It is no secret that U.S. Army Yuma Proving Ground (YPG) is known for its test and evaluations of the U.S. military’s arsenal.
Its 2,000 square miles of restricted air space, firing front and hundreds of miles of vast desert is ideal for a multitude of testing. And that has attracted private industry customers as well to utilize the resources YPG offers.
Green Launch is one of those companies, and without places like YPG, it may not be able to complete its three-phase process that could ultimately send science payloads to space using an innovative hydrogen impulse launcher, with the only elements used being hydrogen and oxygen. That results in the byproduct of water vapor, hence the name - Green Launch.
‘It is only a combustion gun, it only makes water,” said Eric Robinson, the Green Launch outreach director. “There are no fossil fuels, there is no C02 produced, our fuel is hydrogen.”
Regular rockets shoot with RP1, which is like kerosene or methane, explained Robinson. That produces 19 tons of carbon dioxide for every ton put into orbit. “If you are worried about C02 that is something that makes our [Green Launch] system a little more appealing to people because all we are making is water.”
Back in the 1960s NASA had gas guns that set records but nothing has come close to it since. This launch would be the first of its kind at YPG.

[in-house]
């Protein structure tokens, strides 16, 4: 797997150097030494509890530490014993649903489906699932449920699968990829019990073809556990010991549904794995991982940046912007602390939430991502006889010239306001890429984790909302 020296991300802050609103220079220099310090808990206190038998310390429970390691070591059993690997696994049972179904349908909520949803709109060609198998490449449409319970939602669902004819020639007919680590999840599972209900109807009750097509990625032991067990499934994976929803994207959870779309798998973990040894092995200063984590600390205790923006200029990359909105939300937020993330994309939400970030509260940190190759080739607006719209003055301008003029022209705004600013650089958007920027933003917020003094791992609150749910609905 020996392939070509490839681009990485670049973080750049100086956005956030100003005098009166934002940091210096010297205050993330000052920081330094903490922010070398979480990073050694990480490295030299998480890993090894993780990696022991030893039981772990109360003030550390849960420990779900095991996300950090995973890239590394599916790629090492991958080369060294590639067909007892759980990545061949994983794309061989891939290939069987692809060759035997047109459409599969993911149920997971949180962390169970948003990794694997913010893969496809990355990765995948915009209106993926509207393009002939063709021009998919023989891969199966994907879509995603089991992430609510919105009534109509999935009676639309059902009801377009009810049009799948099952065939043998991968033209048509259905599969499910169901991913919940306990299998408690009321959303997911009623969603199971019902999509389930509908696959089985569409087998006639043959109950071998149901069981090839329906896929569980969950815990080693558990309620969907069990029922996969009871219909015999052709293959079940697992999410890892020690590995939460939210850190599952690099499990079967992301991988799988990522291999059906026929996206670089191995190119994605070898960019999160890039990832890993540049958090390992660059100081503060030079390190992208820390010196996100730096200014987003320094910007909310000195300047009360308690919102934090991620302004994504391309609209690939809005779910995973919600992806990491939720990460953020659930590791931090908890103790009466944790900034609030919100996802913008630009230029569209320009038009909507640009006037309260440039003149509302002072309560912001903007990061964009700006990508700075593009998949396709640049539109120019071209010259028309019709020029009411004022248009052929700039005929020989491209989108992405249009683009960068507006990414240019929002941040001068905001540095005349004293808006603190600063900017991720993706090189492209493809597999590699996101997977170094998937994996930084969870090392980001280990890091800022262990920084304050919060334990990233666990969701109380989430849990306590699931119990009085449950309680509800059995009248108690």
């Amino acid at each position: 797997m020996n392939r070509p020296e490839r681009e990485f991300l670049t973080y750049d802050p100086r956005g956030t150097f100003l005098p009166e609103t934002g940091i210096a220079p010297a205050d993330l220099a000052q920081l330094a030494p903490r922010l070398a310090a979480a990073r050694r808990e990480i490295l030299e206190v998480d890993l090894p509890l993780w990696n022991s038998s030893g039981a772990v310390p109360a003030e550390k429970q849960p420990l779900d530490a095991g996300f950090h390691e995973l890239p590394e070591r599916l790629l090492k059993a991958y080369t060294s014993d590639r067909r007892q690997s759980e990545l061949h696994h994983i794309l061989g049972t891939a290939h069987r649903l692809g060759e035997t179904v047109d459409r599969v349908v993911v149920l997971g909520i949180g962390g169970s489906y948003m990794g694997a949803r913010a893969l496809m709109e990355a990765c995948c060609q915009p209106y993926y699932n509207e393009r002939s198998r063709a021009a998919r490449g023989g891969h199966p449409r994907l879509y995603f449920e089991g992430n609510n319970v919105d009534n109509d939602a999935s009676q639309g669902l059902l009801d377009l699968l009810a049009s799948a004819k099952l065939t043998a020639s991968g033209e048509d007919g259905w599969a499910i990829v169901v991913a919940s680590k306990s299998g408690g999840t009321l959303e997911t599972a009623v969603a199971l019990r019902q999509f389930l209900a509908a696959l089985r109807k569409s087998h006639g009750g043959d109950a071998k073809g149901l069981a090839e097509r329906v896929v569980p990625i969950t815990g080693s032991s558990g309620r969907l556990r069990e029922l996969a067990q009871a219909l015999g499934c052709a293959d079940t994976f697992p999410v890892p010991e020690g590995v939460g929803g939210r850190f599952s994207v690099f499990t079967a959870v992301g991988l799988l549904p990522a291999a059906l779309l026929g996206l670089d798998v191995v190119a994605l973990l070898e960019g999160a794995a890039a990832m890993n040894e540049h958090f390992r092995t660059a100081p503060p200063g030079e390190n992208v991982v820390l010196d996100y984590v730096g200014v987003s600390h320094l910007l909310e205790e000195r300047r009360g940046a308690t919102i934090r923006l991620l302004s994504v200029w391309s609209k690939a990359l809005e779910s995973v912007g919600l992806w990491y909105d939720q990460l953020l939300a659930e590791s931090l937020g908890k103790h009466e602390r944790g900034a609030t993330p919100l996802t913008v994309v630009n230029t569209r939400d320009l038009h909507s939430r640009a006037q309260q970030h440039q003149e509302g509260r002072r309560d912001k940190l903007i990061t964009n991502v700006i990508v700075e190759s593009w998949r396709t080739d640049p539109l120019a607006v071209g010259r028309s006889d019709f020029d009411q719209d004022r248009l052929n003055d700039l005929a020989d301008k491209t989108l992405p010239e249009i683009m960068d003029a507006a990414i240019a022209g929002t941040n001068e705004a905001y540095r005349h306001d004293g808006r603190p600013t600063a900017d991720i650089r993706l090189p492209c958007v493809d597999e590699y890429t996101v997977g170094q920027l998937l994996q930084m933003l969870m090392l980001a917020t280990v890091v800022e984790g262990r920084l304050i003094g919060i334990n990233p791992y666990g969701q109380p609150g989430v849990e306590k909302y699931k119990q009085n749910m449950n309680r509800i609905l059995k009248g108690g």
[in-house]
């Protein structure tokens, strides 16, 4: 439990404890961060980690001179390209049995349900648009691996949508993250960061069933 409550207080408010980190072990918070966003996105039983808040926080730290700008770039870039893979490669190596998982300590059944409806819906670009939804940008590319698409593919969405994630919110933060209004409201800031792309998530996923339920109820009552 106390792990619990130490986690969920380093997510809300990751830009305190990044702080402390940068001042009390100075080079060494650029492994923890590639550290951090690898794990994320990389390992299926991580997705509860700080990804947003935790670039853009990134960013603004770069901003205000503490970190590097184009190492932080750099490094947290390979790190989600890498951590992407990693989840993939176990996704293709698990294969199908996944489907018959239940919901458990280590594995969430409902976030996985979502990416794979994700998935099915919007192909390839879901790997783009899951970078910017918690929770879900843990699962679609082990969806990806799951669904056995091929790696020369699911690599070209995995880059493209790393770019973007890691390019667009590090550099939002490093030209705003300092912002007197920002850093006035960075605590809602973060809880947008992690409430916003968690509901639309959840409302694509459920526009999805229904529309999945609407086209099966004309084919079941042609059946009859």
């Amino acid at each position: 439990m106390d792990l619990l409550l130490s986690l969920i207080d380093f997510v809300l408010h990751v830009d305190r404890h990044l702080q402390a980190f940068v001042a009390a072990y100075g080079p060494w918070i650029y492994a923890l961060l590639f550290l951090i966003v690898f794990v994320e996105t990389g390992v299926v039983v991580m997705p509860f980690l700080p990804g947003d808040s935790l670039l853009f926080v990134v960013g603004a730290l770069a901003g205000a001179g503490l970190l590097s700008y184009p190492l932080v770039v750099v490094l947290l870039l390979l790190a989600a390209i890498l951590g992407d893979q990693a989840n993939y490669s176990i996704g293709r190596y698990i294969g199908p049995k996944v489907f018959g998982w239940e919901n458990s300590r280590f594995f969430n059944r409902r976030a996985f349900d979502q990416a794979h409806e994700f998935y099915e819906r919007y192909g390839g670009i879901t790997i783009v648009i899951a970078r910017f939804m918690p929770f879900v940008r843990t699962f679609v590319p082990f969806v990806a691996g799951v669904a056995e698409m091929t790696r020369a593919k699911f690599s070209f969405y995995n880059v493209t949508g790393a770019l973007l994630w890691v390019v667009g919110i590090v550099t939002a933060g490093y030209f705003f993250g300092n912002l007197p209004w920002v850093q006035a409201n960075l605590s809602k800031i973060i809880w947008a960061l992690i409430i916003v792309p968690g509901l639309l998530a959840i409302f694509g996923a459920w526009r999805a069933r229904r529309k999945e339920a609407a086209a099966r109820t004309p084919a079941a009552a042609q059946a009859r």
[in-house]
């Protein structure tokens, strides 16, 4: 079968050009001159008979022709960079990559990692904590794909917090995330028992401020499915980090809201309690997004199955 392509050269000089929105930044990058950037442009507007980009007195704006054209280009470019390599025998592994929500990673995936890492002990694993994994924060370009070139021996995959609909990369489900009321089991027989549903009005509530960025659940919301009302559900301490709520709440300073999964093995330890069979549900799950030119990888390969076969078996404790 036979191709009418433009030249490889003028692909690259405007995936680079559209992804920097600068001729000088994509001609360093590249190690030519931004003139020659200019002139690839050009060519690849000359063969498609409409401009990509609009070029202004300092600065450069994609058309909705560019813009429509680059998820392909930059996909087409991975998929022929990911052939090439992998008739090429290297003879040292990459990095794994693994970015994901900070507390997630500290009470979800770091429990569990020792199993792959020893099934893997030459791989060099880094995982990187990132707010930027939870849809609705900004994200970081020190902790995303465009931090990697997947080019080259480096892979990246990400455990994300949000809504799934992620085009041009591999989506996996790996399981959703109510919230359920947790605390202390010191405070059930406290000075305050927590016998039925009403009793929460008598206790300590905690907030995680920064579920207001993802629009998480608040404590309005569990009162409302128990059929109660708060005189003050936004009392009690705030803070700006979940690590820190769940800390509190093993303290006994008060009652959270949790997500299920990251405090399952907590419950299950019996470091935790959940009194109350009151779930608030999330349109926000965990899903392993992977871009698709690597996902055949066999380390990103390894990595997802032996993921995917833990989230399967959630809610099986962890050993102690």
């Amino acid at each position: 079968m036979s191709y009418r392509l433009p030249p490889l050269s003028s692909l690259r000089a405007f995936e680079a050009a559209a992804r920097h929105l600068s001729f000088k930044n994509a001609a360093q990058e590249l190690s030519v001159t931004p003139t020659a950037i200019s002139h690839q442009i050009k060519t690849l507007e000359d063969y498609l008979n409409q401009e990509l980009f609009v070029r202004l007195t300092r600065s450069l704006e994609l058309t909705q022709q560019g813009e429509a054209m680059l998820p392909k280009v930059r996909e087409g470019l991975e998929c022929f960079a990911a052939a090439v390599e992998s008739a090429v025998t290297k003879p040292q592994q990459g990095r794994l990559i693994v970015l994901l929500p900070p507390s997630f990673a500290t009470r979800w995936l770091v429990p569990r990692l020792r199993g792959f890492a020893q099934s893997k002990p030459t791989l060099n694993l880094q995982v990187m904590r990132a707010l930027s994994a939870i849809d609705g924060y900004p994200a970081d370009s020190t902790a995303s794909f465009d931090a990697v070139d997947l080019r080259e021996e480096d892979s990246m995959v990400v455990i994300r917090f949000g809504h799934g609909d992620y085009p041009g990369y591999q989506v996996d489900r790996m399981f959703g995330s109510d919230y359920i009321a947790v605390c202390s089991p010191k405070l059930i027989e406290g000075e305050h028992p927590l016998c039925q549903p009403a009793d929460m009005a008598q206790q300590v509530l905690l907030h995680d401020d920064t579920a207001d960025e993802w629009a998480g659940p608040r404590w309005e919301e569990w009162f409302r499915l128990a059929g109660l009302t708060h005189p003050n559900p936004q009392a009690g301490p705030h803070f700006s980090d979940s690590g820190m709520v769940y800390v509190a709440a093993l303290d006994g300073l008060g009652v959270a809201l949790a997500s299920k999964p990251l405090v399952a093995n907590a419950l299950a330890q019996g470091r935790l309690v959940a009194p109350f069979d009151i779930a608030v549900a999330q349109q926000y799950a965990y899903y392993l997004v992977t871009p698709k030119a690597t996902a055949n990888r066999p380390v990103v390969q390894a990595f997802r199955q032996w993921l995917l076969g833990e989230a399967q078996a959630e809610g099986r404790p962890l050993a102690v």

“This is the first time a gas gun has been used to go vertical,” said John Hunter, physicist for Green Launch. With the amount of propellant being used Hunter estimates the vehicle is capable of reaching an altitude of 30-40 kilometers on the first launch.
With the cannon at a 76-degree angle “The vehicle came out straight,” noting a successful first launch in late December. Hunter said it sets Green Launch one step closer to its Phase 1 goal of reaching suborbital heights.
With the hydrogen impulse launcher now capable of projecting the vehicle, vertical distance would be the next test.
That would mean reaching the Karman Line, which is defined as the edge of space, about 100 kilometers above Earth’s atmosphere. Hunter hopes to reach that goal in the months ahead as testing continues at YPG.
“At some point we will go for the record which is 110 miles. That phase could include mesosphere sampling,” Hunter said.
Hoping to hit around 200 kilometers, Green Launch could be the first to break the world record held at YPG for highest altitude gun-fired projectile. The record, set by the HARP gun in 1966, reached 180 kilometers.
But for now, “Things are looking good, the gods of light gas guns are looking down on us and smiling on us today,” Robinson said after Green Launch’s first successful lunch.